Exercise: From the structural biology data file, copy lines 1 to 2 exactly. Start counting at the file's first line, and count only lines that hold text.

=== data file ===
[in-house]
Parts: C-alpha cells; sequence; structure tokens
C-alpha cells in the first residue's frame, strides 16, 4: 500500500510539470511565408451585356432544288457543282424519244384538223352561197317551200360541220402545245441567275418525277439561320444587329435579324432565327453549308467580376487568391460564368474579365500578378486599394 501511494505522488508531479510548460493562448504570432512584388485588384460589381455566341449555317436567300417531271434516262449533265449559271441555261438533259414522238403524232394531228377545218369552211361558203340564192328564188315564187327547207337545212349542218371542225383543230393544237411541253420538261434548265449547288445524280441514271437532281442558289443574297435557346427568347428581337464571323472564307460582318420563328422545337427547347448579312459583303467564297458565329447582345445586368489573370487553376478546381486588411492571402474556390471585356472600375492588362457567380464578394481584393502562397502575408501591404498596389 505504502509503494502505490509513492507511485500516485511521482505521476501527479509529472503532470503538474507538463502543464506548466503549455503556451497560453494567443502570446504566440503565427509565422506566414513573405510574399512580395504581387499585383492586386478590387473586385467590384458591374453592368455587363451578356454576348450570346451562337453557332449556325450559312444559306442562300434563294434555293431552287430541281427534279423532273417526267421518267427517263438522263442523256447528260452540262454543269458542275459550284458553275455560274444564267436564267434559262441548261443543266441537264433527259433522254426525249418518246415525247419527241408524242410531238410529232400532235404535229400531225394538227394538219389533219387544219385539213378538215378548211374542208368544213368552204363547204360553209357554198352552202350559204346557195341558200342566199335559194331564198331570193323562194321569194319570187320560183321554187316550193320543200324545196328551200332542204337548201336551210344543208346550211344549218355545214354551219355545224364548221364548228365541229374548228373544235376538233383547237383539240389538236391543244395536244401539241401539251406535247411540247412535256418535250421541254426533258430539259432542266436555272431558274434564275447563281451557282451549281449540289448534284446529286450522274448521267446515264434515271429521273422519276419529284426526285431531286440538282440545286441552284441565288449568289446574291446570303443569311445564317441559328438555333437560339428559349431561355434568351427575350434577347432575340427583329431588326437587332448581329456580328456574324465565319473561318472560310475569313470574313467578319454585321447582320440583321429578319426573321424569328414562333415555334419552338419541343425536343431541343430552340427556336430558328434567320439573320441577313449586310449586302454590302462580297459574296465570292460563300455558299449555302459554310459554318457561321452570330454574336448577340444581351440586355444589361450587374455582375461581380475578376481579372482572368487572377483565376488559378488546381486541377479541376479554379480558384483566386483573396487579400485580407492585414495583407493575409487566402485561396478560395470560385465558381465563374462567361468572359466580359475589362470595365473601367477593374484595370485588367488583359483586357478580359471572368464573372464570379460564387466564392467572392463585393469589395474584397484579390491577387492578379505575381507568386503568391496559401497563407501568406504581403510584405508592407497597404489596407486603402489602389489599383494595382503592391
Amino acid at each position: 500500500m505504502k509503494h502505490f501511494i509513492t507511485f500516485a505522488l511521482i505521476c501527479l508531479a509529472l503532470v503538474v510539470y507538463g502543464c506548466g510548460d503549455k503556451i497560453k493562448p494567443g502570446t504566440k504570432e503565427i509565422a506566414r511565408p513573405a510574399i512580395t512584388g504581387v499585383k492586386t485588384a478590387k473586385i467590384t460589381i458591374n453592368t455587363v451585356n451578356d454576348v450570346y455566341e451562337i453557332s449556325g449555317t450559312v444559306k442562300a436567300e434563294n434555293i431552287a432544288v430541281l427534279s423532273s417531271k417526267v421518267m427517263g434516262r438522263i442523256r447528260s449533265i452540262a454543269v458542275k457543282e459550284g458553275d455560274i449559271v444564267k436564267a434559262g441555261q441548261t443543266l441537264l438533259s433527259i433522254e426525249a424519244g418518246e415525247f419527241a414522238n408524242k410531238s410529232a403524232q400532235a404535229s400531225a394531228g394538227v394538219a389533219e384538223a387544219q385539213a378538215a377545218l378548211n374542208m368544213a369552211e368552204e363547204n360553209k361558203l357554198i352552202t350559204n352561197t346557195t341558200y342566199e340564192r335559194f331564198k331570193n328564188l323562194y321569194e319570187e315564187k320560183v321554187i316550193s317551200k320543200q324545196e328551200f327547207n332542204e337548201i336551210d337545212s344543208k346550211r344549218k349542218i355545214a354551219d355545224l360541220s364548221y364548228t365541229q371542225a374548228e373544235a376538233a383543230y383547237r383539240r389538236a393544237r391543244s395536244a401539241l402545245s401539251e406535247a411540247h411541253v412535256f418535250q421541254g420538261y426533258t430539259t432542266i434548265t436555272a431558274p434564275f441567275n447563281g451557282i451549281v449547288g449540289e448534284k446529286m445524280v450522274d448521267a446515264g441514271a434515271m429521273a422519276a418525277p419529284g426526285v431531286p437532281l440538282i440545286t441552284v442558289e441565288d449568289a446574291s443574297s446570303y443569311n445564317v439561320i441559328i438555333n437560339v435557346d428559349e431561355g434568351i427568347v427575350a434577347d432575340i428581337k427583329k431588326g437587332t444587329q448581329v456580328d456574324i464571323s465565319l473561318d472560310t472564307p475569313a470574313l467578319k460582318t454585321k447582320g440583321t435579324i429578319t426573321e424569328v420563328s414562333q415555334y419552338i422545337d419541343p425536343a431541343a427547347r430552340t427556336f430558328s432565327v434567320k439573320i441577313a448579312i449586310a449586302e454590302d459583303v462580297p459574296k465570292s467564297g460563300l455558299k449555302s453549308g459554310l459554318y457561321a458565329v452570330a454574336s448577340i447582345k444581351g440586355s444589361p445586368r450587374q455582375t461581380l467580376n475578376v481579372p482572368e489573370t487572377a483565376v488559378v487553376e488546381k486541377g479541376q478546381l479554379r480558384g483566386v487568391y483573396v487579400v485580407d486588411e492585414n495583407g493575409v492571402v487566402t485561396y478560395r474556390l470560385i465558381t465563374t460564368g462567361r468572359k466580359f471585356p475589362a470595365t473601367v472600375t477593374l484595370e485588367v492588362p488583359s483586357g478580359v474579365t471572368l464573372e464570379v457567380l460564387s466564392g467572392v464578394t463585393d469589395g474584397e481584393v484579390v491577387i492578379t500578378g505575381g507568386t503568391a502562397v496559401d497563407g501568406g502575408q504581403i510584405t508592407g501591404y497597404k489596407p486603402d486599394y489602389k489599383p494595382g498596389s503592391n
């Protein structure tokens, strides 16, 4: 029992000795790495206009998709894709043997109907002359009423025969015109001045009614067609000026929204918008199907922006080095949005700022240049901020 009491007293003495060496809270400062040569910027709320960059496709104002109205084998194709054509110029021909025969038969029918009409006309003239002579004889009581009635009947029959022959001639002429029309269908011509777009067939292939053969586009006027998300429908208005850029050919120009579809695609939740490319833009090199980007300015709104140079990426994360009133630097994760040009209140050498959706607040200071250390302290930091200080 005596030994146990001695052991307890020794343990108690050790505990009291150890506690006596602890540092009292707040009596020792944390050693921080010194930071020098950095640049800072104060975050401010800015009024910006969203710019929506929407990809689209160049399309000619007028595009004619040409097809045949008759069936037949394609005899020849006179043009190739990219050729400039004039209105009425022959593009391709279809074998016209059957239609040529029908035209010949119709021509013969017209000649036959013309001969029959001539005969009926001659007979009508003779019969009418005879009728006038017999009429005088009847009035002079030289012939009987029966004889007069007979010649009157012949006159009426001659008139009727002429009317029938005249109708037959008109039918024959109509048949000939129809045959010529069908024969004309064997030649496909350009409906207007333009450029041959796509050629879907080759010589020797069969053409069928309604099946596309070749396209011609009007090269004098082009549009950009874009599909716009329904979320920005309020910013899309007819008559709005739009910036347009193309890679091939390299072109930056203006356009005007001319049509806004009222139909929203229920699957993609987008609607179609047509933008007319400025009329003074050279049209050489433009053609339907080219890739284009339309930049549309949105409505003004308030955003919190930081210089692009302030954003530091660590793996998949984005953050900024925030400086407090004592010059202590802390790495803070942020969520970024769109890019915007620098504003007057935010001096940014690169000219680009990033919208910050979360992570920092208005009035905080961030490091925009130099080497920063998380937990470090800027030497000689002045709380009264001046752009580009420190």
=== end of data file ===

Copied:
[in-house]
Parts: C-alpha cells; sequence; structure tokens